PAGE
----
A little more is all right

Minimize any external interference as much as possible. This includes watering, changing pots, picking leaves, changing the position of the pot, or even touching the leaves. These are all stress factors which will beginner gardeners must pay special attention to. Pampering your plants too much will actuallydo more harm than good in regards to their development. Of course proper care is necessary for a successful venture, but examining seedlings several times a day or watering them three time sday can impede growth instead of promoting root development. Too much inexperience can lead to people being scatter-brained and overreacting to what they see. For example, when somebody who has never gardened before sees leaves turning yellow and dying at the lower parts of their grow box, instead of calmly investigating the problem, they will often panic and take drastic measures that aren’t needed.

Root growth

The size of your plant doesn’t matter when you first start the flowering cycle. Instead, having a large and healthy root ball during the vegetative period is key for optimal development. In the first few weeks of flowering, plants will grow rapidly without displaying any noticeable defects—even if root development has been poor. However, as soon as flowers are supposed to get heavier after week four, their need for phosphorus and potassium increases significantly.

Once your hemp plant starts flowering, you will only be able to tell if the roots have developed properly 3 or 4 weeks later. If they haven’t been and cannot transport all of the vital nutrients the now much larger need, it will result in deficiencies showing up regardless of how well you’ve fertilized. Here is more information about developing healthy hemp roots.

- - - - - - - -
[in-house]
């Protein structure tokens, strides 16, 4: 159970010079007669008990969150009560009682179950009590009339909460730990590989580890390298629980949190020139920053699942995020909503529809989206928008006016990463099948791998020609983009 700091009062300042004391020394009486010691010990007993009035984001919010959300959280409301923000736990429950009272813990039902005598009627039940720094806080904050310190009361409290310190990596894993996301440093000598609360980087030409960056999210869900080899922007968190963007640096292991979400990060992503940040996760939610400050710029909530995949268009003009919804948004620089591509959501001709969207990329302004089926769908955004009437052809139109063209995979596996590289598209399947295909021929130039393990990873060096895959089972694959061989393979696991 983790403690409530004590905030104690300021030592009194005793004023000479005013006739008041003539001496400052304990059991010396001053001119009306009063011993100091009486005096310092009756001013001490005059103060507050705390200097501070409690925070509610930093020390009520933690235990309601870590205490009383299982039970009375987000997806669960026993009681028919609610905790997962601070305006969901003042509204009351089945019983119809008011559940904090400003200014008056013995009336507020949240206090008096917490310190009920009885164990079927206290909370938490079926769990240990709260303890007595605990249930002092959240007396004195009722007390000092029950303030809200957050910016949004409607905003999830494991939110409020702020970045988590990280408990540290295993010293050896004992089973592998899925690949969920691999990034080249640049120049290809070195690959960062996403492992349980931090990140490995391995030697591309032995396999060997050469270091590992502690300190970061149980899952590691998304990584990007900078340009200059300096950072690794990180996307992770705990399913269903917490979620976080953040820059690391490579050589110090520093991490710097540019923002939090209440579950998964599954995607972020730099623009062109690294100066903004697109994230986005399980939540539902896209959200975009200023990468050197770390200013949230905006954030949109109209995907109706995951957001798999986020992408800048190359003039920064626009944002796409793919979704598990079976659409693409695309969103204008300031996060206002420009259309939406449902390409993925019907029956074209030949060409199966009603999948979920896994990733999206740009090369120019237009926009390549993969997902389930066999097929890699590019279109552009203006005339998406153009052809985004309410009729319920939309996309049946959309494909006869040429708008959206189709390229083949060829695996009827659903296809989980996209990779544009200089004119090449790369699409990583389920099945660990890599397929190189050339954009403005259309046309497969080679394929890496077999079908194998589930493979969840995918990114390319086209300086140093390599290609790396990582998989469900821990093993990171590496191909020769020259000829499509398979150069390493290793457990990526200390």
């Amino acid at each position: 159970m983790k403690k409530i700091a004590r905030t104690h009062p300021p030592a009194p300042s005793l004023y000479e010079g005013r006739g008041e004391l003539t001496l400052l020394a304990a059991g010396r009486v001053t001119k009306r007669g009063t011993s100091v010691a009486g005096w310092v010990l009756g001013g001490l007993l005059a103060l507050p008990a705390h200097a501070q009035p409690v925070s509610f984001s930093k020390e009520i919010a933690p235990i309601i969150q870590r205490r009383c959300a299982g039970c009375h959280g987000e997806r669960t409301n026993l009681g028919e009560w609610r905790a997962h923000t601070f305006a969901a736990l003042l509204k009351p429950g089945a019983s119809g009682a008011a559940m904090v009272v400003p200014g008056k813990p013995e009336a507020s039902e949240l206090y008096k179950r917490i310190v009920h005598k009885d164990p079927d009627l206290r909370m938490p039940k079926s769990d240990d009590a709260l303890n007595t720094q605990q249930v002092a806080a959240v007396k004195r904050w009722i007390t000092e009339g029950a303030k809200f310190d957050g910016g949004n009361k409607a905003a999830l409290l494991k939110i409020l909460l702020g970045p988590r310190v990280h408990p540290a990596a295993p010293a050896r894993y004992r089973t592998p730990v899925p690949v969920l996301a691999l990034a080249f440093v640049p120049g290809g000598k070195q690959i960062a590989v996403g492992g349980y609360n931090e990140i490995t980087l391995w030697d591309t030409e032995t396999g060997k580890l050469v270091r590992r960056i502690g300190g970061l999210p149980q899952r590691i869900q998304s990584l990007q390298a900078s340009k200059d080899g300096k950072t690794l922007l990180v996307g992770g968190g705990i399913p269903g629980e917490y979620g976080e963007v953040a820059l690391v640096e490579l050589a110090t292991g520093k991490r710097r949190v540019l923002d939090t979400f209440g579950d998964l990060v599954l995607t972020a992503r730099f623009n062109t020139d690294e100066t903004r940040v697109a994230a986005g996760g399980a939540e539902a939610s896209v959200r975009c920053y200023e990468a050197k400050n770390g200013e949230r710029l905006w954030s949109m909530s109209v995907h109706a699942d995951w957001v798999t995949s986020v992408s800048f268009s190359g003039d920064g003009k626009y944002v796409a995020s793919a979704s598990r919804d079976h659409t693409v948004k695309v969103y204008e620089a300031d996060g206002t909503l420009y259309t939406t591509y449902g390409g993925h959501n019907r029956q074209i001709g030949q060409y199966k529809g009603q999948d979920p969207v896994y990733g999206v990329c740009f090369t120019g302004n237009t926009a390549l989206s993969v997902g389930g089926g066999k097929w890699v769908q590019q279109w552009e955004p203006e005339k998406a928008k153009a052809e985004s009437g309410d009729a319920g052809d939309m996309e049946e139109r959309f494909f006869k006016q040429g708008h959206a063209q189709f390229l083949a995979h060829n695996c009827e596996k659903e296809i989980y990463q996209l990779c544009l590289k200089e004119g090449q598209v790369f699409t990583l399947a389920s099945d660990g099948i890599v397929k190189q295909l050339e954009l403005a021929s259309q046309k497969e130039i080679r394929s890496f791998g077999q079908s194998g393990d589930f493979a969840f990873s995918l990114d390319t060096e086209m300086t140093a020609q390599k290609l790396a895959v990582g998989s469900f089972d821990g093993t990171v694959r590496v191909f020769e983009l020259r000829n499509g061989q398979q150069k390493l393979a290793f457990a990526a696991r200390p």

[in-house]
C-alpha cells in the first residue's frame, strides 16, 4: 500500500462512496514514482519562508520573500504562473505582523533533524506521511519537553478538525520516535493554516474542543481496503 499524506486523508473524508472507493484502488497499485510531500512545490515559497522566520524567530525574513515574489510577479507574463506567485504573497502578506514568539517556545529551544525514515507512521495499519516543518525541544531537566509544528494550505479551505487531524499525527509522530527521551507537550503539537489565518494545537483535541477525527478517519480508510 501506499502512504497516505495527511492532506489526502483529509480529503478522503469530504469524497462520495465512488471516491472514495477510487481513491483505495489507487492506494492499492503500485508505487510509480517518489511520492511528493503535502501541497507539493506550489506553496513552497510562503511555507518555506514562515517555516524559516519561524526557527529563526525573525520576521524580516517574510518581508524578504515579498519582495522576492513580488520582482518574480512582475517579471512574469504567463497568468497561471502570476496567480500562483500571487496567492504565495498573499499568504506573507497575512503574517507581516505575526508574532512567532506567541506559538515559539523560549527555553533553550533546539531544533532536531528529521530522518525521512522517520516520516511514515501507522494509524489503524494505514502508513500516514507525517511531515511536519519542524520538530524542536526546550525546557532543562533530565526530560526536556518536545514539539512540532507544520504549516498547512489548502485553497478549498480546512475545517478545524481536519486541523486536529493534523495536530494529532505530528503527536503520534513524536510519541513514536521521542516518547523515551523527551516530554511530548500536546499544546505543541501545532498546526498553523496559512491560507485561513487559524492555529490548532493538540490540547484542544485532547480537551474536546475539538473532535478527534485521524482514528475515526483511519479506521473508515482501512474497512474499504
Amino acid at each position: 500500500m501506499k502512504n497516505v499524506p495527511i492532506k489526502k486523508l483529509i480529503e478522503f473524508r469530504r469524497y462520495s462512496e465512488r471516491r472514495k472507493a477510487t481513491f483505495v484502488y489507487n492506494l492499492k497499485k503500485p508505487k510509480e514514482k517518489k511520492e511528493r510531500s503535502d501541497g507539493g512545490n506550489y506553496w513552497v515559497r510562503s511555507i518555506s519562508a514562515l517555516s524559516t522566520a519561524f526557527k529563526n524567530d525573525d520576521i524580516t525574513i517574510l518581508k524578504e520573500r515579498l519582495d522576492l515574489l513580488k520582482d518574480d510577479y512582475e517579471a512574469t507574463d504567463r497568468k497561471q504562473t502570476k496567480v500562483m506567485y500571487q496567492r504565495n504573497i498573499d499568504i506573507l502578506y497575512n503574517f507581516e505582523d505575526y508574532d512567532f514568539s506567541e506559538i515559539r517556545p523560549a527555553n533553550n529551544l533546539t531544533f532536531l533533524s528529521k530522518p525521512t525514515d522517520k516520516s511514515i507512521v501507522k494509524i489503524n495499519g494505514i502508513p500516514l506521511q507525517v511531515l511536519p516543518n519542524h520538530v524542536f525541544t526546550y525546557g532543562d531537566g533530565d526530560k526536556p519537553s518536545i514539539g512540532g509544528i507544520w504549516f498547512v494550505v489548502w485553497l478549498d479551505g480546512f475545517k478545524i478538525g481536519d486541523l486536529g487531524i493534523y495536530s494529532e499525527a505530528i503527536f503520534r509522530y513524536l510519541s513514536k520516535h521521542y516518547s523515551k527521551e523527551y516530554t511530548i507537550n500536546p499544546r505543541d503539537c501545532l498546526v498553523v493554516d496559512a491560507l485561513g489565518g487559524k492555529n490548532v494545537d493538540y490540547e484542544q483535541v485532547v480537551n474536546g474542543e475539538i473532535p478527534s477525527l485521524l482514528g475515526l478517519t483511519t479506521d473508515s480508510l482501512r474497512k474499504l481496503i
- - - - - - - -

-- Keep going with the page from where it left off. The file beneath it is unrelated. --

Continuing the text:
Cold feet, overly low night temperatures and overly damp flowering room

The three factors are linked and can ruin your whole harvest. If the humidity is too high – at 60% or above – then flowers will hardly grow during the last weeks of flowering season.

The temperature at the top of the plant box might be a comfortable 25 to 28°C, however it can easily drop to 12°C or less at ground level. Inboxes where plants’ feet are cold, climate will always be an issue since their metabolic process in the root area slows down. If Fewer nutrients get processed because of this slow-down, then soil moisture increases and humidity rises. Additionally, if you place plants in a box in an unheated room, the plants will be cold and darkness will come quicker. If the temperature difference between light and dark phases is more than 12 to 14°C, then the metabolic process will significantly slow down.

Countermeasures: Outfit your grow room with Styrofoam for the walls and black pots. If necessary, use a heater to maintain temperature during the dark phase. You can find more detailed instructions on how to climate-control your grow room here.

Too early, too mean, too impatient

Indoor: Many growers lack the patience to wait for their plants to mature, and as a result, the cannabis exhibits poor quality. If harvested before they are ready, even perfectly grown cannabis will produce sub-par results. Making sure your cannabis is properly dried is crucial to ensuring its quality. If you dry it for too short a time, or in the wrong way, it will be unusable. artificially accelerating the drying process by heating it up – as is done with commercially-grown cannabis – will result in poor-quality weed that contains a lot of chlorophyll. Wrapping buds that have not been properly dried in plastic is particularly fatal; they need to be dried out until they reach 20% humidity or less. For more information on proper drying techniques, click here.

Outdoor: these outdoor problems can all be avoided by taking a little extra care when planting. Make sure not to plant seedlings that haven’t been pre-grown, and use varieties that won’t flower for too long. If plants are too weak or small, they can easily be eaten by animals in spring, or overgrown by the surrounding vegetation. Varieties that flower for a long period often don’t do well in the short summers of northern Europe, and are more likely to succumb to brown rot or early frost.

Countermeasures: Before planting your crops, ensure that you have pre-grown them properly. Understand the flowering time of your chosen plants and whether they are meant for outdoors or not. By taking these precautions, you will be more successful in your gardening endeavors.

Higher, quicker, further